The lifestyle is a combination of many things, it's not any one thing or moment in time. It's pruning in January and observing the vineyard at the beginning of the season, it's watching the buds break, the flowers bloom, and the fruit set. It's having parties and breaking bread. It's sharing our craft at lifes celebrations, cheering each other on through good times and bad, having a tangible good to share with others. It's very personal. It's time spent in the winery or the lab, it's time spent washing barrels, tanks, hoses, and pumps. It's being hands on. It's cuts, bruises, and scrapes. It's friends showing up to help in any capacity or situation. It's the support and encouragement from friends, family, others in the industry, everyone we meet. It's being up at sunrise and harvesting then processing until after dark. It's late night pizza parties when we're still dirty and unwashed and totally exhausted.
It ends up sounding corny, but I do feel blessed to have this opportunity to connect with so many people on so many different levels. It's great to feel a belonging to a community, to my local community, and one on a much larger scale.
The economy may suck right now but we'll always have food, wine, and friends to share it with.
And that, in a nutshell, is The Lifestyle....
Thursday, January 22, 2009
This year the natural cycle seems to be working better for us. The first full moon of the year came on January 10th this year, giving us 11 days to prune, vs the one day we had last year. We didn't get it done in a day last year of course, and the vines seemed out of cycle all year.
The weather also cooperated. We had sun and moderate temperatures all through pruning. We didn't have a drop of rain. Good for working outside, but I've been a little worried about the lack of rain. Then right on schedule it started to rain yesterday.
Bottling went very well, and we got out offer letters with out incident. I think the only thing we're hoping for is good sales. We need that to keep things going of course, and we've heard many wineries are struggling right now.
We really wanted to purchase some new equipment this year. A shaker table for the de-stemmer, and a lift - sorting table combo. Right now though we're being conservative and holding off on those things until we see how the next two releases go. We still may decide to pay down some debt instead of getting the equipment. We just aren't really anxious to take more bank financing with things the way they are, and would rather hold off or offer equity in the business for the money to buy equipment.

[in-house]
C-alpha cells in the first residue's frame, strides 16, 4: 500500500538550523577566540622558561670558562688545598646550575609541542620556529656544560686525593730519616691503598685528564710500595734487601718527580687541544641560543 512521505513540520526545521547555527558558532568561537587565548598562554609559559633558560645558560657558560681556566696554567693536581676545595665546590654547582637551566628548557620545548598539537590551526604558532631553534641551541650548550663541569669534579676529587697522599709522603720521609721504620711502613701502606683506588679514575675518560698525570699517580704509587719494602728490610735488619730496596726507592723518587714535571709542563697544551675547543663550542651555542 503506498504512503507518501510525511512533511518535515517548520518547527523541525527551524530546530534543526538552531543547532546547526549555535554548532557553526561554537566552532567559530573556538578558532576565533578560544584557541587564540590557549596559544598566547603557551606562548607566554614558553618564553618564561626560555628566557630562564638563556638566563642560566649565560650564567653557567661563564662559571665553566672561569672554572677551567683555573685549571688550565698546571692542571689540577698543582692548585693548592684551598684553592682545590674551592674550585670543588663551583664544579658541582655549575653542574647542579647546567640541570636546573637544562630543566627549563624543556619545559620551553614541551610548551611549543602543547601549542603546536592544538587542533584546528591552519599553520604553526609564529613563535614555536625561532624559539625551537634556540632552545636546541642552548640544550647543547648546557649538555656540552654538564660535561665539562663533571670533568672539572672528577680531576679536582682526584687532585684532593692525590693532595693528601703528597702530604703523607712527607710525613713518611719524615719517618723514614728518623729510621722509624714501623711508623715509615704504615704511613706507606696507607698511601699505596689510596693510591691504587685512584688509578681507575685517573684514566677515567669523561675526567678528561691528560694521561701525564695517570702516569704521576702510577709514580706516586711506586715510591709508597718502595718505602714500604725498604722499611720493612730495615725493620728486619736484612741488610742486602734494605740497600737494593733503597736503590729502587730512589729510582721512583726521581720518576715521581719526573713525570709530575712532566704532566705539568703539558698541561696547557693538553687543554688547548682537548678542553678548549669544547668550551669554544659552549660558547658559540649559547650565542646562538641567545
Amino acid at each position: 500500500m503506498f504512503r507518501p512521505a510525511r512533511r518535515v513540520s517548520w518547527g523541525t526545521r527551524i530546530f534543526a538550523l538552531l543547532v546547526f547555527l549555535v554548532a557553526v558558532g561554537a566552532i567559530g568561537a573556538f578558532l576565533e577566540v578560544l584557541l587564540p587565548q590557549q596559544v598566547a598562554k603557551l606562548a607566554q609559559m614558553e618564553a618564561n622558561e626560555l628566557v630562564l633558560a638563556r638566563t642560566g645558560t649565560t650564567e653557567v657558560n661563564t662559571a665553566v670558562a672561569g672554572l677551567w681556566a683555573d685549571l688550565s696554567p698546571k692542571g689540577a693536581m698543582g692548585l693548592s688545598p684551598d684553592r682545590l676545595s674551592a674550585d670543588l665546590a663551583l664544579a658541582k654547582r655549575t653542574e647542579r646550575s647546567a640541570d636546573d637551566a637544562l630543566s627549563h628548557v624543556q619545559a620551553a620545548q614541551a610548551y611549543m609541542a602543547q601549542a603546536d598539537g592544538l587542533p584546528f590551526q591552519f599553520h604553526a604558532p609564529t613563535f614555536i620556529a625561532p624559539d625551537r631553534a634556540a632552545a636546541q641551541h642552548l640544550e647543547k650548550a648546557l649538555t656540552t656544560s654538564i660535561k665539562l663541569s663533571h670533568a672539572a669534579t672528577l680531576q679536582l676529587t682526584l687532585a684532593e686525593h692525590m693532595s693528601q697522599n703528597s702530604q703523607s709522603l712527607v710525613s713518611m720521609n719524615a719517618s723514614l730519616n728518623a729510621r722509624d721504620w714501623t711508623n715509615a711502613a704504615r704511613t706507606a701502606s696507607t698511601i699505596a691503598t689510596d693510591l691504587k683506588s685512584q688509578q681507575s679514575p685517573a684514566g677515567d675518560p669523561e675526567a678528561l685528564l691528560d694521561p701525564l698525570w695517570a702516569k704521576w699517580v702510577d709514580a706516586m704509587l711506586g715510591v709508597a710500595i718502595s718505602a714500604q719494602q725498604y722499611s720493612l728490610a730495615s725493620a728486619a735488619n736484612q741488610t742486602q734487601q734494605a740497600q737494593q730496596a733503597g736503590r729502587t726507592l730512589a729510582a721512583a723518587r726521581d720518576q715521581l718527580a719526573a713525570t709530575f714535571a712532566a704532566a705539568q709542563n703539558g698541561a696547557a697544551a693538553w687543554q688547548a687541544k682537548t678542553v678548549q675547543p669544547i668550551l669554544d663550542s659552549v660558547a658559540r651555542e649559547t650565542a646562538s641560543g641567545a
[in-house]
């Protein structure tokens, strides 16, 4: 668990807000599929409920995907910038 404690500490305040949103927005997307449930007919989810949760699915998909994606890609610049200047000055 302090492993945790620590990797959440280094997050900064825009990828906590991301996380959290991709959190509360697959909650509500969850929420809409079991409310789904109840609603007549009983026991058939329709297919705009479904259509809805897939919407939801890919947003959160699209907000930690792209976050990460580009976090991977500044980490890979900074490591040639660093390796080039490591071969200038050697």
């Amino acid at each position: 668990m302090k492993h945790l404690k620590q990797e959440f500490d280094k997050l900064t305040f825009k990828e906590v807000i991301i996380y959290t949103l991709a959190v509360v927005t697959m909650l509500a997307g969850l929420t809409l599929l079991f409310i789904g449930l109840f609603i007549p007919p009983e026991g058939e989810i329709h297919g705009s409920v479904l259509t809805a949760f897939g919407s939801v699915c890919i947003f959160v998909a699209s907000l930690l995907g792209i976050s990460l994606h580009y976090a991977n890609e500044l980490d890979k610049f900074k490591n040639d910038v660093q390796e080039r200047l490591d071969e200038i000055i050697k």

Hopefully the moon will keep cooperating, and it will all work out in 2009.
Wednesday, January 21, 2009
That means the wine needs enough friendly fruit to stand on its own, but enough balance and acidity to go with food, and finally enough complexity to be interesting when the meal is over. That's exactly what we've tried to make.
The funny thing is we rarely get to drink our own wine on those quiet nights. Most of the time we open a bottle it's a hectic social event, or a busy wine tasting. We might get to sneak a little sip, but we never get to savor an entire bottle.
A few nights ago though, we decided to make a point to open one of our bottles with a simple dinner we made.
I bought some head on prawns at an Asian market near my work and Stef spiced them with a New Orleans / Cajun style rub. I grilled them over a hot grill and we would peel and eat them right from the skewers.
Stefania loves "plain white rice", so I made us a small pot. The sweet starch of the rice would help cut the heat of the shrimp. She just bought me these silly plates with cows and pigs and chickens on them. I think they are so kitchy, and I love them.
Stef had put the kitchen tractor to work and we would have some fresh baked, hand made bread also.
Monday, January 19, 2009
It will be our first 100% Santa Cruz Mountains release, our 2006 Cabernet Sauvignon Santa Cruz Mountains.
Our Santa Cruz Mountains Cabernet is from two vineyards on the eastern side of the Santa Cruz Mountains AVA. Grapes from both vineyards were harvested on 10/20/2006 by hand in the early morning. The wine contains 94% Cabernet Sauvignon from the Harvest Moon Vineyard and 6% Merlot from the Elandrich vineyard. The grapes were 100% de-stemmed but not crushed and then co-fermented.
Fermentation went well and the wine was pressed on 11/2/2006 then transferred to two new Seguin Moreau French Oak barrels and two older French Oak barrels. The wine spent a total of 21 months in barrel before being bottled. Final alcohol was 14.0 % with a pH of 3.81. 97 cases were produced.